Witness statements, accident reports, medical records, and the victim/plaintiff’s testimony are all highly effective in Winnebago County vehicle collision claims. This evidence is readily available and easy to use. Moreover, since the burden of proof is low in civil court, a little evidence goes a long way.
But there is normally a direct relationship between the strength of the evidence and the amount of damages. The jury must clearly see how bad the wreck was. Additionally, the jury must understand the full extent of the tortfeasor’s (negligent driver’s) culpability.
Electronic evidence often gives a claim that added dimension. Some of the more frequently-sued kinds of electronic evidence are outlined below.
How Surveillance Video Enhances the Value of a Rockford Claim
The old saying that “a picture is worth a thousand words” is normally true. Many people are visual learners as opposed to auditory learners. They respond much more quickly to a picture of a crash than voluminous repair bills which detail the crash.
Today’s cameras usually record high-definition video. Jurors expect to see this kind of video, because it is so life-like. Moreover, most Winnebago County courtrooms have large video screens and other advanced audio-visual equipment. It’s important to use all the tools you have in car crash cases.
Surveillance video is especially important in hit-and-run cases. Sometimes, a camera several blocks away from the crash scene captures good quality video footage of the tortfeasor’s vehicle. Placing that vehicle near the scene at the time of the crash may be sufficient to establish liability.
How ELDs Help Rockford Lawyers Obtain Damages
Fatigued driving is an issue in many large vehicle crash cases. Many tour bus drivers are on the road for long hours at a time. The same thing is true of many long-haul truck drivers. Most transportation companies pay drivers by the load and not by the mile. That system encourages drivers to take shortcuts.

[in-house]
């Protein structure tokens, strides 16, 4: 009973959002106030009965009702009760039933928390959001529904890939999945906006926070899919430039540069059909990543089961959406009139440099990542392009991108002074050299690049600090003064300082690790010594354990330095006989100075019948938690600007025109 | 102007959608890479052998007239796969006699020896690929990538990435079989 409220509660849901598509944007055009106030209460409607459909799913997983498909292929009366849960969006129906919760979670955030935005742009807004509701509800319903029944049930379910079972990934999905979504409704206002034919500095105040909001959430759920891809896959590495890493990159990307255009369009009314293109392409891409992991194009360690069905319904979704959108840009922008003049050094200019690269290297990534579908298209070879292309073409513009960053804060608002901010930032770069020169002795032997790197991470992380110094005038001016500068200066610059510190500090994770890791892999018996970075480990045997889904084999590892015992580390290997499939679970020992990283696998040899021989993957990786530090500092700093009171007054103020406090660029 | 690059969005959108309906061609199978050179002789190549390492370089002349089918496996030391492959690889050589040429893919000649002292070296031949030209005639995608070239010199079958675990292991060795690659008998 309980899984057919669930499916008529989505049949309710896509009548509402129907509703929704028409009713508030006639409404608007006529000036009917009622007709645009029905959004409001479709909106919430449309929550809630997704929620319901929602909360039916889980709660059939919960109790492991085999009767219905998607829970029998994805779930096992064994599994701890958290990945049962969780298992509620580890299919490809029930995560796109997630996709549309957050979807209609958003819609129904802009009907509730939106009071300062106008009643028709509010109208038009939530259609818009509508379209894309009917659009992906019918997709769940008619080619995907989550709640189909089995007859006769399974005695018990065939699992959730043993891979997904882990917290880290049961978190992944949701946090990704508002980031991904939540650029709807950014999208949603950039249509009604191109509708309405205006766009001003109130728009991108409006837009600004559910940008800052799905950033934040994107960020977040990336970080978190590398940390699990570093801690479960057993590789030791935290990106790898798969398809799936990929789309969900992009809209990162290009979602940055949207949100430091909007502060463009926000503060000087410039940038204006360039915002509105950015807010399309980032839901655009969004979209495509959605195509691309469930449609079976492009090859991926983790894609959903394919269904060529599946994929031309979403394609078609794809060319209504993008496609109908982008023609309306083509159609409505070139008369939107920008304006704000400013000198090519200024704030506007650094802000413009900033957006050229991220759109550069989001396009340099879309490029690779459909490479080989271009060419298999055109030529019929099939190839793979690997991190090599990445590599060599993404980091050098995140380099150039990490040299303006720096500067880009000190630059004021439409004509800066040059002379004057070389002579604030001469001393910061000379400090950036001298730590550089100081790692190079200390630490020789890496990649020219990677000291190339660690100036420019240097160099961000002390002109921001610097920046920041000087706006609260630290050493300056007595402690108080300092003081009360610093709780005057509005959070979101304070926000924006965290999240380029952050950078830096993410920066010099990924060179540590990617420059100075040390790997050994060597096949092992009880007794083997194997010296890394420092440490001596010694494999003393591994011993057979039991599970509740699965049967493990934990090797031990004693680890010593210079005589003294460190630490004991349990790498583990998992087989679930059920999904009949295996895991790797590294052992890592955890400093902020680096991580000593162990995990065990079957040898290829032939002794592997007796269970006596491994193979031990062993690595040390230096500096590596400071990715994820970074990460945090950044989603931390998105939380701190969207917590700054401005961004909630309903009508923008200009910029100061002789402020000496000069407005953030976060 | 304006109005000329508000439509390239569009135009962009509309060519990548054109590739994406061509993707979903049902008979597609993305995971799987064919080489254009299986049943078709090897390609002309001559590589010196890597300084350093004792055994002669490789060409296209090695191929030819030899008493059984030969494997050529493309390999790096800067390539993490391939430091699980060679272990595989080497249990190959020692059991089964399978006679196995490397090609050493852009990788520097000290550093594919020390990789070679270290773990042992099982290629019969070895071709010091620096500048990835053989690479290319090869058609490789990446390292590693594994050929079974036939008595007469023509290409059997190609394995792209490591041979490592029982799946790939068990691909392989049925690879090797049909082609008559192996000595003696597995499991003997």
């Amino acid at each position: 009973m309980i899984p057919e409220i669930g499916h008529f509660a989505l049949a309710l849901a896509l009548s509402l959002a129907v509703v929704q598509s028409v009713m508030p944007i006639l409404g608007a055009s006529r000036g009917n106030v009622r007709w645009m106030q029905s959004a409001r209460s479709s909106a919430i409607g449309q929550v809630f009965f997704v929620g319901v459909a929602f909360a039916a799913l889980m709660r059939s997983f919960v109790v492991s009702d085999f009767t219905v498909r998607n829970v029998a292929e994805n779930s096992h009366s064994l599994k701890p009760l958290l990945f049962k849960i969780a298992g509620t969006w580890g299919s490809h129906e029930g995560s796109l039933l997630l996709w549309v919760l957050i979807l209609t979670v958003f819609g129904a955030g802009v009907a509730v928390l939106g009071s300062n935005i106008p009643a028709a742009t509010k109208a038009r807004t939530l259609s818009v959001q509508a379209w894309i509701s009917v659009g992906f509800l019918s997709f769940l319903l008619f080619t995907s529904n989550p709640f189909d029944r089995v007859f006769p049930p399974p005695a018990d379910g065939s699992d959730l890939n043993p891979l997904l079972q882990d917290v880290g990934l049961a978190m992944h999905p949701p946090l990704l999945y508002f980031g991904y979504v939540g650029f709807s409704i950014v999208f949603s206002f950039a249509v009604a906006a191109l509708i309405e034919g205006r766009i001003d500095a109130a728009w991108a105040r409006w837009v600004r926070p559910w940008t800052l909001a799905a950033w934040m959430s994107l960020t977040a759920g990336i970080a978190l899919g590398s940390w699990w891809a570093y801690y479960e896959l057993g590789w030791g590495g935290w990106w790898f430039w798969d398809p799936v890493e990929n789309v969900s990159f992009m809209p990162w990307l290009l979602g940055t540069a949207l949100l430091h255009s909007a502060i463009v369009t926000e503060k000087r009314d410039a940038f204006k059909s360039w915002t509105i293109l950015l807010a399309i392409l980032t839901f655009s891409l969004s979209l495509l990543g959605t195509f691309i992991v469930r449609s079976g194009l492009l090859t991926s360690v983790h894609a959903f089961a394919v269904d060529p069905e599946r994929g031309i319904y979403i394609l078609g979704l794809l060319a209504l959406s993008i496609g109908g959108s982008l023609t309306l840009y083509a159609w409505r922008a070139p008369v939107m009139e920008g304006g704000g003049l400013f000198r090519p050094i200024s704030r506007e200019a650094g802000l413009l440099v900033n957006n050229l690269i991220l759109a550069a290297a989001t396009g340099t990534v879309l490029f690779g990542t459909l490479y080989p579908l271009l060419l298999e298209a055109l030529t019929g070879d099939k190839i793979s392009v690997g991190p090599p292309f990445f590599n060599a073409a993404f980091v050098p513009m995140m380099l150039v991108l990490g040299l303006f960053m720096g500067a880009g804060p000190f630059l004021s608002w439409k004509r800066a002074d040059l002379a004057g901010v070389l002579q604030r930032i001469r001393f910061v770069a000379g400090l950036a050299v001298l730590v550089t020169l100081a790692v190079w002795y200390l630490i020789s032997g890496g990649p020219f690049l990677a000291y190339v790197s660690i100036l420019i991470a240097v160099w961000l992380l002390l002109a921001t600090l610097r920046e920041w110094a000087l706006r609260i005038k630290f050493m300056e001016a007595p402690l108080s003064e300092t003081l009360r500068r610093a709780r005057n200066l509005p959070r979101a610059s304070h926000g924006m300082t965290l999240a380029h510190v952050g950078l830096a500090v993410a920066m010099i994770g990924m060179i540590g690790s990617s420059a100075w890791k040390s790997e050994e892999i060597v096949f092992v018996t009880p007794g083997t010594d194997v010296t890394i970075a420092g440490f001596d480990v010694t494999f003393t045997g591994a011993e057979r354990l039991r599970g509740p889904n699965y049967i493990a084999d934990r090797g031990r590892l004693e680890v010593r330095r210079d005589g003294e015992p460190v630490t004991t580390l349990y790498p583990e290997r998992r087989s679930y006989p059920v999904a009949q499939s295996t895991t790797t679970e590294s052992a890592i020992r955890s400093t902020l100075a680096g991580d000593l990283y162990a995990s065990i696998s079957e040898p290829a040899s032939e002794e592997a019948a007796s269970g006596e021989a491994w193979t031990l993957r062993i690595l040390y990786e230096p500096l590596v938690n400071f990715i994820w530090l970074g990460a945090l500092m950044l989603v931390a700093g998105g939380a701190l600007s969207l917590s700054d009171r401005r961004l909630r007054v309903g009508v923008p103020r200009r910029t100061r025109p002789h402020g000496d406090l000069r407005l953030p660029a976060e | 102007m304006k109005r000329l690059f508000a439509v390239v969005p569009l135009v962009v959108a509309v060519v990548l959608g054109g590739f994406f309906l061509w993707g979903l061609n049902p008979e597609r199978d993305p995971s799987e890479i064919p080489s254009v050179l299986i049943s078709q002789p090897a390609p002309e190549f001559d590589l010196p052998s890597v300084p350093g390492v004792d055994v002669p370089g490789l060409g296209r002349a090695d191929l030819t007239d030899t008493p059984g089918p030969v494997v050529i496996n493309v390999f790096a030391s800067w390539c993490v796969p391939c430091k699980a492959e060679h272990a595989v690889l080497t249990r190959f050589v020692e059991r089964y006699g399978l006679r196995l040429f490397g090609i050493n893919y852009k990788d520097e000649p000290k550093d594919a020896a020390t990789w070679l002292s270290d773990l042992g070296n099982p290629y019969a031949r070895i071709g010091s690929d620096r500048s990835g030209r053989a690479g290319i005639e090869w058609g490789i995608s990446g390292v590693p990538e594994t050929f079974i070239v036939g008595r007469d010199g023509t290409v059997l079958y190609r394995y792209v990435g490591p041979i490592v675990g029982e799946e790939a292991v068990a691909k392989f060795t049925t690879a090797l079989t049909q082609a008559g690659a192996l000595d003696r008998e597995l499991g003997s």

Electronic Logging Devices are connected to the vehicle’s powertrain. So, ELDs provide irrefutable evidence with regard to HOS (hours of service) compliance. Because of this, personal injury attorneys can find out exactly how long the driver had been on the road, and how long the driver had been resting, in the hours and days prior to the crash.
The EDR’s Role in Car Crash Cases
All new vehicles have Event Data Recorders. That includes both commercial trucks and passenger vehicles. These gadgets are much like the black boxes in commercial jets. This technology has been around since the 1960s. Early-generation EDRs only had minimal capabilities. But today’s EDRs capture and record operational information like:
- Vehicle speed,
- Steering angle,
- Engine RPM, and
- Brake application.
Illinois has very strict EDR privacy laws. So, non-owners generally need court orders to access these devices. Additionally, these gadgets are extremely sophisticated, especially in larger vehicles. An attorney needs special tools and resources to download the data thereon.
EDRs and ELDs are both in the insurance company’s possession. So, it’s important for attorneys to send spoliation letters as soon as possible after the wreck. These letters create a legal duty to preserve all physical evidence in the case. Otherwise, the insurance company might “accidentally” dispose of valuable electronic evidence.
Count on Experienced Attorneys
Electronic evidence helps attorneys obtain maximum compensation for victims. For a free consultation with an experienced personal injury lawyer in Rockford, contact Fisk & Monteleone, Ltd. We do not charge upfront legal fees in negligence cases.